pitching perfection

2018-06-27

I like to live in a Depression mindset.

No, no no. Not the drop-everything-and-dial-a-hotline depression you’re probably thinking of. [Though I won’t lie– those bouts of elongated sadness do rear their heads occasionally. *weak laughter*]

Nah, I’m talking about the historical Depression, the one that booted so many out of jobs, out of homes, out of their comfort zone. The mindset that what you have today may be totally gone tomorrow. The mindset that you need to use everything around you to your advantage. The mindset that commands your attention to details, and the constant use of creativity. My grandmother grew up through this time, and for her, living the inventive, penny-pinching, ingenious life was how you survived.

Luckily, my grandmother passed down her frugality to my mother, which has so obviously rubbed off on me. While I know I’m not as good at these frugal habits as my mother [I’m very impulsive, I’ve got lots to learn, and I have an expensive taste >.<], I do understand the power of using “every part of the buffalo”, having minimal waste, and being forced to think outside box and draw outside the lines.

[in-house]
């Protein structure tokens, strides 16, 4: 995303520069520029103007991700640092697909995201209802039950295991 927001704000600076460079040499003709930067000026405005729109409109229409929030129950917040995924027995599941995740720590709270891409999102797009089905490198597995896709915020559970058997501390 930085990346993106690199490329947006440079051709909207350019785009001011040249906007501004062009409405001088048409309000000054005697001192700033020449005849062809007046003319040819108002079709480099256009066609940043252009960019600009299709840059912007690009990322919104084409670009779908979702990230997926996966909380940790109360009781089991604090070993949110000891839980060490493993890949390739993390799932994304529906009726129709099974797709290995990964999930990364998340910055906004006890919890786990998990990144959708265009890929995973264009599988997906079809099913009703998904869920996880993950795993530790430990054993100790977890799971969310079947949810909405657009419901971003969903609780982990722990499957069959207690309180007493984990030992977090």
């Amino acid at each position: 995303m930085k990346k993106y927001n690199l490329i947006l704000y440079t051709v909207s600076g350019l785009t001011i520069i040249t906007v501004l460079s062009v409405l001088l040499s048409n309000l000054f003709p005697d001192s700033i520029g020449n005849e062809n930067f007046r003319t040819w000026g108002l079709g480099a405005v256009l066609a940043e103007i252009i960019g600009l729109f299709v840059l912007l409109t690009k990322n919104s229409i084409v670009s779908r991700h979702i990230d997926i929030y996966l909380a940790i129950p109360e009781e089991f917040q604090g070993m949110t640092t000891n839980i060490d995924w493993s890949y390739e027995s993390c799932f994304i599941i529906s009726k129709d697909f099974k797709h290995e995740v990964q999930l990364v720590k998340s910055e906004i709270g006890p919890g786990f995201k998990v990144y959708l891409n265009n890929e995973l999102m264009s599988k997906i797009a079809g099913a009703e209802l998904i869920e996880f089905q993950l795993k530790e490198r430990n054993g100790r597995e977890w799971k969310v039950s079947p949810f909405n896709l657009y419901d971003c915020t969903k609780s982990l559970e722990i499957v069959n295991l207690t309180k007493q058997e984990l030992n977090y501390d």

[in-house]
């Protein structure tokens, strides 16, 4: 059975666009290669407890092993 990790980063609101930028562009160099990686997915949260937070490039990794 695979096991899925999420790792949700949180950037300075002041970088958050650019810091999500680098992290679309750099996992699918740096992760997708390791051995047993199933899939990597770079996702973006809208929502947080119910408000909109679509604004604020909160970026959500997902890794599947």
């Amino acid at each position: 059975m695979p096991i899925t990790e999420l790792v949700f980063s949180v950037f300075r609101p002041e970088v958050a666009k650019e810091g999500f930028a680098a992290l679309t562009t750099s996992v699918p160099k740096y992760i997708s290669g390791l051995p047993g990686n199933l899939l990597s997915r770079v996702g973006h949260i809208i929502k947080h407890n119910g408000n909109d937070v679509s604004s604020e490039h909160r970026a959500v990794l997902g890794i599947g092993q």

I thought of my grandmother today amidst my planning for the next month– life has been insane with getting my Etsy shop started, figuring out this hidden treasure trove of skills I want to learn, working two jobs, and packing for a vacation in the meantime. My planning, albeit a bit scattered, is part of what gets the shit done for me. I recently stumbled across a certain strategy in the book The Organized Mind, by Daniel J. Levitin [which I know I’ve mentioned here so many times before, it’s such a good book you need to read it okay end rant].

What you do is take a big board (I use a whiteboard, this could easily be done with cork and made way cuter, come to think of it!) and divide it into 4 sections, labeled
“TODAY”
“THIS WEEK”
“THIS MONTH”
and my 4th category is “MISC”.

In these sections, you’re supposed to put sticky notes with tasks on them, according to when you’d like them completed, giving you a really helpful, visual representation of your otherwise formulaic, overwhelming to-do list (though if to-do lists are your thing, that’s great too!).

I didn’t have sticky notes, though, [and this is the part that made me think of my grandmother] so I ended up cutting up strips of paper I’d written on, fastening the strips to my organized board with the remnant outlines of sticker paper, the sticker paper excess that had come from my recent craft order.

After putting everything together, I admired my handiwork. It was messy, it was disgruntled, it was less than perfect. I thought about re-arranging the notes of paper on the board to look more aesthetically pleasing. I thought about re-writing all of the tasks in fancy calligraphy to make it more “instagrammable” [I hadn’t posted anything yet for my art Instagram so I was looking for something to post!].

But then I stopped.

What was I doing?